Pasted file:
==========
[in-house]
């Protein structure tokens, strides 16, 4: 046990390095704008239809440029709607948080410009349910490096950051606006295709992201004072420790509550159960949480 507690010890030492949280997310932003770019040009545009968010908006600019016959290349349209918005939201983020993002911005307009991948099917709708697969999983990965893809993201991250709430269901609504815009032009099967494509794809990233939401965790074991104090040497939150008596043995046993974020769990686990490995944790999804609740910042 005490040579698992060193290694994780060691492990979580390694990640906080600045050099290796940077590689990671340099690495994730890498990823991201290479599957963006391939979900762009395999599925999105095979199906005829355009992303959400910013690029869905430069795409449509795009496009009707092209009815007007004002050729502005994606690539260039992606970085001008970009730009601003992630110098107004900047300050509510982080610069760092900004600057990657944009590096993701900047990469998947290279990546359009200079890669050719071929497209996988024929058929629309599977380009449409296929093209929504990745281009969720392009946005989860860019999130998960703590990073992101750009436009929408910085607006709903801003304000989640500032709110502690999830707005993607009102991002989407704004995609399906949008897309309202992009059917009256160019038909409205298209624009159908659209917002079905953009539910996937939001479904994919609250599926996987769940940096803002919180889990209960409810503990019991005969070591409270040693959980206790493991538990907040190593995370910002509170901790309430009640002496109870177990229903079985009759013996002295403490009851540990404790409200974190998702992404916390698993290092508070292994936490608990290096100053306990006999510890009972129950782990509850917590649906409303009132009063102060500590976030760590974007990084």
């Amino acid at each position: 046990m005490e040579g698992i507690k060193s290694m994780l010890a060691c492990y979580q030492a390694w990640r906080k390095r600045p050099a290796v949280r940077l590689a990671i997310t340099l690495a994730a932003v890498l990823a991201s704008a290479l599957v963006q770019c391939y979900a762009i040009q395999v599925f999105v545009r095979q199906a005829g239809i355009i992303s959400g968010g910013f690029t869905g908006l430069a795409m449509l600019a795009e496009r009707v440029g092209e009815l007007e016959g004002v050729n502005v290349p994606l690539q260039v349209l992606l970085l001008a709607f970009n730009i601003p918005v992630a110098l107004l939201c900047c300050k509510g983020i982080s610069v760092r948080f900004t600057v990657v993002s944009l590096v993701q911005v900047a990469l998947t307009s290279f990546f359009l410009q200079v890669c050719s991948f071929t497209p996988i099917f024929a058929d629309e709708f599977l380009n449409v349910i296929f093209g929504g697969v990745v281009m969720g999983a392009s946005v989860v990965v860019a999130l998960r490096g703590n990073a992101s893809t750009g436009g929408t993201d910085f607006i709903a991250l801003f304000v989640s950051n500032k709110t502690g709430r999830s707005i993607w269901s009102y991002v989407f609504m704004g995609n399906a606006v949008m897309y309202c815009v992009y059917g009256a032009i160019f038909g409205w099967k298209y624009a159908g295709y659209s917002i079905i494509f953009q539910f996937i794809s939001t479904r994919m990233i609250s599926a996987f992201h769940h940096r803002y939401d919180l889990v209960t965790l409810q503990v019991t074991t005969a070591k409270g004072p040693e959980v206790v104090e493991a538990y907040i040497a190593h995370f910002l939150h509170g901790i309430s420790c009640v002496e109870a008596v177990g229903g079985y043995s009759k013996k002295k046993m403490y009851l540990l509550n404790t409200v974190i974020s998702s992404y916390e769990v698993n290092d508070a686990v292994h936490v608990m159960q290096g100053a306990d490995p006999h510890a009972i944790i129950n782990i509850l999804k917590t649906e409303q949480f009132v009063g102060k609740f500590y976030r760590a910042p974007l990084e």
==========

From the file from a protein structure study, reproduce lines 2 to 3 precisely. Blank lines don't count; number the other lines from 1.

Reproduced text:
């Protein structure tokens, strides 16, 4: 046990390095704008239809440029709607948080410009349910490096950051606006295709992201004072420790509550159960949480 507690010890030492949280997310932003770019040009545009968010908006600019016959290349349209918005939201983020993002911005307009991948099917709708697969999983990965893809993201991250709430269901609504815009032009099967494509794809990233939401965790074991104090040497939150008596043995046993974020769990686990490995944790999804609740910042 005490040579698992060193290694994780060691492990979580390694990640906080600045050099290796940077590689990671340099690495994730890498990823991201290479599957963006391939979900762009395999599925999105095979199906005829355009992303959400910013690029869905430069795409449509795009496009009707092209009815007007004002050729502005994606690539260039992606970085001008970009730009601003992630110098107004900047300050509510982080610069760092900004600057990657944009590096993701900047990469998947290279990546359009200079890669050719071929497209996988024929058929629309599977380009449409296929093209929504990745281009969720392009946005989860860019999130998960703590990073992101750009436009929408910085607006709903801003304000989640500032709110502690999830707005993607009102991002989407704004995609399906949008897309309202992009059917009256160019038909409205298209624009159908659209917002079905953009539910996937939001479904994919609250599926996987769940940096803002919180889990209960409810503990019991005969070591409270040693959980206790493991538990907040190593995370910002509170901790309430009640002496109870177990229903079985009759013996002295403490009851540990404790409200974190998702992404916390698993290092508070292994936490608990290096100053306990006999510890009972129950782990509850917590649906409303009132009063102060500590976030760590974007990084």
């Amino acid at each position: 046990m005490e040579g698992i507690k060193s290694m994780l010890a060691c492990y979580q030492a390694w990640r906080k390095r600045p050099a290796v949280r940077l590689a990671i997310t340099l690495a994730a932003v890498l990823a991201s704008a290479l599957v963006q770019c391939y979900a762009i040009q395999v599925f999105v545009r095979q199906a005829g239809i355009i992303s959400g968010g910013f690029t869905g908006l430069a795409m449509l600019a795009e496009r009707v440029g092209e009815l007007e016959g004002v050729n502005v290349p994606l690539q260039v349209l992606l970085l001008a709607f970009n730009i601003p918005v992630a110098l107004l939201c900047c300050k509510g983020i982080s610069v760092r948080f900004t600057v990657v993002s944009l590096v993701q911005v900047a990469l998947t307009s290279f990546f359009l410009q200079v890669c050719s991948f071929t497209p996988i099917f024929a058929d629309e709708f599977l380009n449409v349910i296929f093209g929504g697969v990745v281009m969720g999983a392009s946005v989860v990965v860019a999130l998960r490096g703590n990073a992101s893809t750009g436009g929408t993201d910085f607006i709903a991250l801003f304000v989640s950051n500032k709110t502690g709430r999830s707005i993607w269901s009102y991002v989407f609504m704004g995609n399906a606006v949008m897309y309202c815009v992009y059917g009256a032009i160019f038909g409205w099967k298209y624009a159908g295709y659209s917002i079905i494509f953009q539910f996937i794809s939001t479904r994919m990233i609250s599926a996987f992201h769940h940096r803002y939401d919180l889990v209960t965790l409810q503990v019991t074991t005969a070591k409270g004072p040693e959980v206790v104090e493991a538990y907040i040497a190593h995370f910002l939150h509170g901790i309430s420790c009640v002496e109870a008596v177990g229903g079985y043995s009759k013996k002295k046993m403490y009851l540990l509550n404790t409200v974190i974020s998702s992404y916390e769990v698993n290092d508070a686990v292994h936490v608990m159960q290096g100053a306990d490995p006999h510890a009972i944790i129950n782990i509850l999804k917590t649906e409303q949480f009132v009063g102060k609740f500590y976030r760590a910042p974007l990084e």